On 12th June 2020, we held a webinar for local authority school transport planners to discuss the impact of Covid19. These are notes from the event
There has been rife uncertainty about how and when schools will return. On the 7th June all schools in England would reopen on the 29th June. By 9th June, this had been abandoned.
Nevertheless, the future still looks uncertain.
When the schools do go back after the summer holidays (will there even be summer holidays?),
- Will social distancing still be in place?
- Will we be planning for children to travel in bubbles?
- What other measures aimed at reducing contagion will be in place?
- How will these measures affect what planners plan?
And schools also have their hands full. In this fluid and rapidly changing environment, successful stakeholder communication has never been more important. We started by asking planners how the last month has been for them.
We started by looking at local authorities’ statutory obligation to
- promote the use of sustainable travel and transport
- make transport arrangements for all eligible children
And that transport authorities also have an interest in ensuring that the return to school and college does not
- create congestion,
- contribute to air pollution or
- pose a public health risk
Planners can be forgiven for feeling like they’re stuck between uncertainty, looming deadlines, limited budgets and the longer strategic aims associated with the climate emergency and reducing carbon emissions.
Indeed, recognition of the demands on transport planners can be seen on the cover of this report.
QRoutes has been supporting local authorities throughout the crisis including providing free access to QRoutes to assist with route planning for emergency food supplies to vulnerable and shielding households.
And we like to think we are still here and ready to support and that speed with which QRoutes can deliver optimised solutions can give planners confidence in this age of rampant uncertainty. For example, QRoutes enables planners to
- set up and use temporary bus stops as well as NAPTAN database,
- plan for school road closures (to reduce congestion around schools), and
- understand the impact of staggering school start times either for groups within the same school or across different schools.
Planning with confidence in an age of uncertainty. Get in touch to discuss how QRoutes can help get the answers you need, quickly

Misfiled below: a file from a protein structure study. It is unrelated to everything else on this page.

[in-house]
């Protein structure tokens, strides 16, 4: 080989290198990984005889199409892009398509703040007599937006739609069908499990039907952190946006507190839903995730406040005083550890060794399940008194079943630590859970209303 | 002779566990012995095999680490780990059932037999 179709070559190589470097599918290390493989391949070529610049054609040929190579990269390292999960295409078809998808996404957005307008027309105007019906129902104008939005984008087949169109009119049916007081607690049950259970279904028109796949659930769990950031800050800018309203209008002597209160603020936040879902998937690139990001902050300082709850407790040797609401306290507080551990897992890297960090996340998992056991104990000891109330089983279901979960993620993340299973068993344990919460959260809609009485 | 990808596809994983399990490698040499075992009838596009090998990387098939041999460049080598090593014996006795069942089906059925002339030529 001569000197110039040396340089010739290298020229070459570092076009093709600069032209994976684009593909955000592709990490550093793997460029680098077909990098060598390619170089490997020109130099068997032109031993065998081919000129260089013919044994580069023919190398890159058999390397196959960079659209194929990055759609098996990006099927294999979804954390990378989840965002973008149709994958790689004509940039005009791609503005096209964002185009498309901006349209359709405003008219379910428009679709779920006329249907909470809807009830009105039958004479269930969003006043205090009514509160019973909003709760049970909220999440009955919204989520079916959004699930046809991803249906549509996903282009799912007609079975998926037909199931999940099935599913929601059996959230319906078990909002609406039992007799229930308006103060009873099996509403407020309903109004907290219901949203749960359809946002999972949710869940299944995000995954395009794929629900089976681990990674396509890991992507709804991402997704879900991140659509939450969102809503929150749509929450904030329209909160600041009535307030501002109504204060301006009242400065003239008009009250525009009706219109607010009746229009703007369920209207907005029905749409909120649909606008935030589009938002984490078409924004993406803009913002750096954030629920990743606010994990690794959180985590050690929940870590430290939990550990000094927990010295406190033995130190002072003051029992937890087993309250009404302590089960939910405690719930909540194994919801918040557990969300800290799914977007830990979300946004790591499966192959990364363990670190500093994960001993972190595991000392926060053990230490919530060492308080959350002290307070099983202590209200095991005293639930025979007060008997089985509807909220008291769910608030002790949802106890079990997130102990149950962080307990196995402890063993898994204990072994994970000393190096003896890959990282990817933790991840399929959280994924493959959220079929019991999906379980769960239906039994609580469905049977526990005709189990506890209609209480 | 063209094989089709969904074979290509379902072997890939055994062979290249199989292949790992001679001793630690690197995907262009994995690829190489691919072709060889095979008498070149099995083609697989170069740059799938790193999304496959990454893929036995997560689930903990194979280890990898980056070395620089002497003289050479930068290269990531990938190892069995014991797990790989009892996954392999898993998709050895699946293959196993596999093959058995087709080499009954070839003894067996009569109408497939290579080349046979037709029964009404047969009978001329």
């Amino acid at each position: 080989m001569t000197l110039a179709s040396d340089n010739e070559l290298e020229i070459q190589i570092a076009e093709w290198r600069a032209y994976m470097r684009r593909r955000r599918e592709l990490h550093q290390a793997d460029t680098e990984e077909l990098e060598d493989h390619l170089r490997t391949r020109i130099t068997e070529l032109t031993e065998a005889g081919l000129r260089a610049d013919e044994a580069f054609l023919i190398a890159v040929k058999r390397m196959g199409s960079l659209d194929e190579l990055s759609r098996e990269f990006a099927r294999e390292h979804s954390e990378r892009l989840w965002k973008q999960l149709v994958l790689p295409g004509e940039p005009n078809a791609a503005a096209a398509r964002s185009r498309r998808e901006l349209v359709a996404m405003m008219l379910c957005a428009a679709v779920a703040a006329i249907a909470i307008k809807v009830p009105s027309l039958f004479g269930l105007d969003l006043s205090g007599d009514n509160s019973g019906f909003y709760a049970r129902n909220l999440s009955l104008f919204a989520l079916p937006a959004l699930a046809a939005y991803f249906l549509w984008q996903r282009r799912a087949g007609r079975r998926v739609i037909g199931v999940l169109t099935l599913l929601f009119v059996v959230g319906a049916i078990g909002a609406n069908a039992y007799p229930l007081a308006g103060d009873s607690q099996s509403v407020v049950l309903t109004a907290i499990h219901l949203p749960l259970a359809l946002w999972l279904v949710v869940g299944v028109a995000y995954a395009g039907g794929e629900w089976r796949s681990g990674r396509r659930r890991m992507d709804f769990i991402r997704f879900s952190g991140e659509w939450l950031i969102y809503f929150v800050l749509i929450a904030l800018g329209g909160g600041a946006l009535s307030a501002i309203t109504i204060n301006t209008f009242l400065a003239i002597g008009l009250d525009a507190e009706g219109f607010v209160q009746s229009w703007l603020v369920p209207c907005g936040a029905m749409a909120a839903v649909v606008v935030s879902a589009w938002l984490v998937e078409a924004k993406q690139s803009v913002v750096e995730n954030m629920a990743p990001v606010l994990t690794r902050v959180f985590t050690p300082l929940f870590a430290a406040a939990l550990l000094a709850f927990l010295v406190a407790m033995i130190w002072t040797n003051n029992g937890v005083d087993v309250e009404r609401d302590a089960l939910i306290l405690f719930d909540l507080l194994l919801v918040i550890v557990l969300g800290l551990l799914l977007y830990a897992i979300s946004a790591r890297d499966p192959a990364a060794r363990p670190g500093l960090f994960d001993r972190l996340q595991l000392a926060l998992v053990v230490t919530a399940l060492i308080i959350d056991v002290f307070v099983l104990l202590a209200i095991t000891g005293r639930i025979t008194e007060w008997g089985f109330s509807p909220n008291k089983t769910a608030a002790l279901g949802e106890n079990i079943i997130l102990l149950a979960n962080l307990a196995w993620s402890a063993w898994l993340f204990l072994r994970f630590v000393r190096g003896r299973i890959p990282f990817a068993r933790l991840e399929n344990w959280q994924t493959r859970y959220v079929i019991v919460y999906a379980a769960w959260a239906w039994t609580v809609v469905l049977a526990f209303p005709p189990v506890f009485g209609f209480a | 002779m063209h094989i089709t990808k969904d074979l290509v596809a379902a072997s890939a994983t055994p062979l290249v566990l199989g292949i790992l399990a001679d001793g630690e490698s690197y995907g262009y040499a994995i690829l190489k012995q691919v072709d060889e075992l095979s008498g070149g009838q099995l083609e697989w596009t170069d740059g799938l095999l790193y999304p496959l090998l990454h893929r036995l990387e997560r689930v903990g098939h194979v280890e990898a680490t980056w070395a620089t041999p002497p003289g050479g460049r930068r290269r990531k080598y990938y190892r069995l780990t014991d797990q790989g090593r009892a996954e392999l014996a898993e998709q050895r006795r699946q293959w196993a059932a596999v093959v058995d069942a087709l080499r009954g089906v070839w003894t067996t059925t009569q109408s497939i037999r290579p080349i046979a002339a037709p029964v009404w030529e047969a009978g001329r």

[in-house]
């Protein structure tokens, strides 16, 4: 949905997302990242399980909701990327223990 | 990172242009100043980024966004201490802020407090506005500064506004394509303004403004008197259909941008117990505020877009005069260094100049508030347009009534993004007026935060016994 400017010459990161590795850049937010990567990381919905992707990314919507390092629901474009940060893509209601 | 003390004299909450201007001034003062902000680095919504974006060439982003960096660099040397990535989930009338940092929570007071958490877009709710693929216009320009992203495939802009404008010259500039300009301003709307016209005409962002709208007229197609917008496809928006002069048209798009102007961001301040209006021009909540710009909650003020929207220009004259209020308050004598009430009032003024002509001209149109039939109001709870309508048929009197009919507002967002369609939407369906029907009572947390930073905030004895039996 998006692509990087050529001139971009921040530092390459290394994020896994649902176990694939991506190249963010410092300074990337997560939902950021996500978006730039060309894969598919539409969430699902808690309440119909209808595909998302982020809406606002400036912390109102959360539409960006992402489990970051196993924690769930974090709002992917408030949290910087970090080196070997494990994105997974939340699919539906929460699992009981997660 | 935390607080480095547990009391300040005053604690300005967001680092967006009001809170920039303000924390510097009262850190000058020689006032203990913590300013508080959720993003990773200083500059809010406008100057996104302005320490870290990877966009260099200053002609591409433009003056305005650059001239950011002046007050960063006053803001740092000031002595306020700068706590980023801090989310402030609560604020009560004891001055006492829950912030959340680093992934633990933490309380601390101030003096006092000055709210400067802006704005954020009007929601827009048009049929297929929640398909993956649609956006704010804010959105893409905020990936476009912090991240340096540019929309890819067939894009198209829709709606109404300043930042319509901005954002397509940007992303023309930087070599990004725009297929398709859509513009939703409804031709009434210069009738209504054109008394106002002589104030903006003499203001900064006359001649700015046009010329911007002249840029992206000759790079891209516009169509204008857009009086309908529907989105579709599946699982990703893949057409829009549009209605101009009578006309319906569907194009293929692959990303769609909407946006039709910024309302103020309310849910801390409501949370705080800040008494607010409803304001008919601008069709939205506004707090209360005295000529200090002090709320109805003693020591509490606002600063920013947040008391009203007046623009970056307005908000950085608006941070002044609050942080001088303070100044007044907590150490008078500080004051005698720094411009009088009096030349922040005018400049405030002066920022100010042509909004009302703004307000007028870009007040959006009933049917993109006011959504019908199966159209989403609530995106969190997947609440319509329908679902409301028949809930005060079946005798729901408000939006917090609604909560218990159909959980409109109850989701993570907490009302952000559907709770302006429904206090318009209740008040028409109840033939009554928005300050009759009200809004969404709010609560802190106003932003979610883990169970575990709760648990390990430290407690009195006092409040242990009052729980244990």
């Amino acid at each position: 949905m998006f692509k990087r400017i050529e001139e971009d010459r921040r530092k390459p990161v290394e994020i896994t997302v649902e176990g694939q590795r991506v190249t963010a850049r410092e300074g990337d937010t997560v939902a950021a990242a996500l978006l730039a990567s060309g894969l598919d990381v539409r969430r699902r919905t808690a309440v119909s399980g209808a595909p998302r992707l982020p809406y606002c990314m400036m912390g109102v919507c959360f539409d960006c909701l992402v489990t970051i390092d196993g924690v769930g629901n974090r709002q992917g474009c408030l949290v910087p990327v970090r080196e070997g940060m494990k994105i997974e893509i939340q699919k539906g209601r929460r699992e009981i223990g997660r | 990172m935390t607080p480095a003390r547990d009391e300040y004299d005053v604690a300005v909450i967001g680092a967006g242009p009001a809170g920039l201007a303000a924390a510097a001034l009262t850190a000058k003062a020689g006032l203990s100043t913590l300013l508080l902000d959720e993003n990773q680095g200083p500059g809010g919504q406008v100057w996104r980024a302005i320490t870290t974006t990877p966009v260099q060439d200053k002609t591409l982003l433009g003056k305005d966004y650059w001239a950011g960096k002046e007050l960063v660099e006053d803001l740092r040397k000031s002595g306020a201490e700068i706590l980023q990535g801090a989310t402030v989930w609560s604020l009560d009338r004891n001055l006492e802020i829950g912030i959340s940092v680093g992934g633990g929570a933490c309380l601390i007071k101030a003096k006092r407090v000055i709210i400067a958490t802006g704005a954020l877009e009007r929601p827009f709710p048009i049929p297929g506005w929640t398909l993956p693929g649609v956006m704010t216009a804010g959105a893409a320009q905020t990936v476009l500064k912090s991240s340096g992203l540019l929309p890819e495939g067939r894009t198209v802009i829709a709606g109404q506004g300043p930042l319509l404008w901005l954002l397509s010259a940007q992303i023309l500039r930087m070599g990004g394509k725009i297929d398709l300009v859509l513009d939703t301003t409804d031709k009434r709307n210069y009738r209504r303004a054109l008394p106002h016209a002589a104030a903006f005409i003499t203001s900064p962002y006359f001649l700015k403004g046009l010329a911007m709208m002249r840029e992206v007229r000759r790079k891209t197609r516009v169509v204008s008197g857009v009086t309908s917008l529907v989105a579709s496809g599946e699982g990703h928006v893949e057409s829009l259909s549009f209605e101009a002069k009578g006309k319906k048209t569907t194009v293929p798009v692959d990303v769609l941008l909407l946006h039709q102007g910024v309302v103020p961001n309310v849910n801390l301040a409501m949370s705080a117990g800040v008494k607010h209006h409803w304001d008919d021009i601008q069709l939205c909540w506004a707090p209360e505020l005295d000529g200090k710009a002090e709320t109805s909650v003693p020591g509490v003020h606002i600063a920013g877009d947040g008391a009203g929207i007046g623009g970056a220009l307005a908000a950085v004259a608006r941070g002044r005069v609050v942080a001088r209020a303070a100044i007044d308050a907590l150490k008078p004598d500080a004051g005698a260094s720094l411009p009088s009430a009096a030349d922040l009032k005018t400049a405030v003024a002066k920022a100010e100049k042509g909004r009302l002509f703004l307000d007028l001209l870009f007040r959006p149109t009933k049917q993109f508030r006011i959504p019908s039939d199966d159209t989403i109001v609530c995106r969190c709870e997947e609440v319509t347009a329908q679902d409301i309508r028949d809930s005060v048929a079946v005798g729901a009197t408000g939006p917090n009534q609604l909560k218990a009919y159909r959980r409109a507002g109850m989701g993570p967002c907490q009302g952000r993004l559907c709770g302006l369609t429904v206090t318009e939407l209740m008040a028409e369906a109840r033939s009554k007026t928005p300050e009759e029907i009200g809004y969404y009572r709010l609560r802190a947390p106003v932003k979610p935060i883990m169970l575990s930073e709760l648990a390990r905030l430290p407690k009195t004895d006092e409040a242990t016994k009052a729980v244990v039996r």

68% of attendees are looking at staggering school start times;Audience poll
56% are looking at temporary road reallocation to active travel (e.g. pavement widening); and
25% are looking at using temporary bus stops.
We then heard from our guests from Birmingham City Council and National Express Accessible Transport.
They talked about how they have been responding to the crisis. They covered everything from PPE and who pays for what, to temporary screens around drivers, to personal transport budgets.
To watch the full webinar and be invited to future events, get in touch
79% of attendees are looking at offering SEND families travel budgets in place of providing transport;Audience poll
17% are looking at this for mainstream provision.
It is undeniable that Personal Travel Budgets (PTBs) offer a practical solution to the pressing problems of social distancing and cost, but long-term this represents a threat to traffic congestion, air quality, and, of course, climate change targets.
We then moved on to Active Travel and the role this has in the post-Covid19 transport mix.
It is widely reported that the government have provided £250m of funding to support active travel investment. What if often missed is that this is the first tranche of a £2bn.
Temporary schemes set up to support socially distant travel during lockdown include
- reallocating road space to pavements,
- temporary bike lines, and
- increased cycle ‘parking’.
We went to explore whether local authorities were considering access to school in decision making about active travel infrastructure and whether they should be.
QPaths, a new tool from QRoutes batch processes distance eligibility for mainstream home to school transport. It is more accurate than commonly used free tools both in distance measurements and completeness of the network.
QPaths would have reduced the number of requests eligible for a free school bus pass, as well as saving several days of work.Our development partner
QPaths also enables local authorities to define paths as ‘unsafe’, for example if there is inadequate street lighting.
We explored an example where pupils living within 3 miles were eligible for home to school transport because of unsafe paths. And discussed the potential for this tool, with its GIS interface, to help local authorities quantify possible returns on investment.
For example, where improved walking and cycling paths could reduce future eligibility for free bus passes.
Is access to school a consideration in active travel infrastructure?
55% of attendees said access to schools is a consideration in planning active travel infrastructure.Audience poll
45% were unsure as these decisions are handled by a different department.
Do you think access to school should be a consideration in planning active travel infrastructure?
81% YesAudience poll
19% Not sure
Planners feedback and discussion
In responses that echoed the opening sentiment test, planners are worried about the demands being made of them.
Overall it was a useful forum to compare notes and air ideas. To watch the full webinar, including the 30 minutes Q&A, please get in touch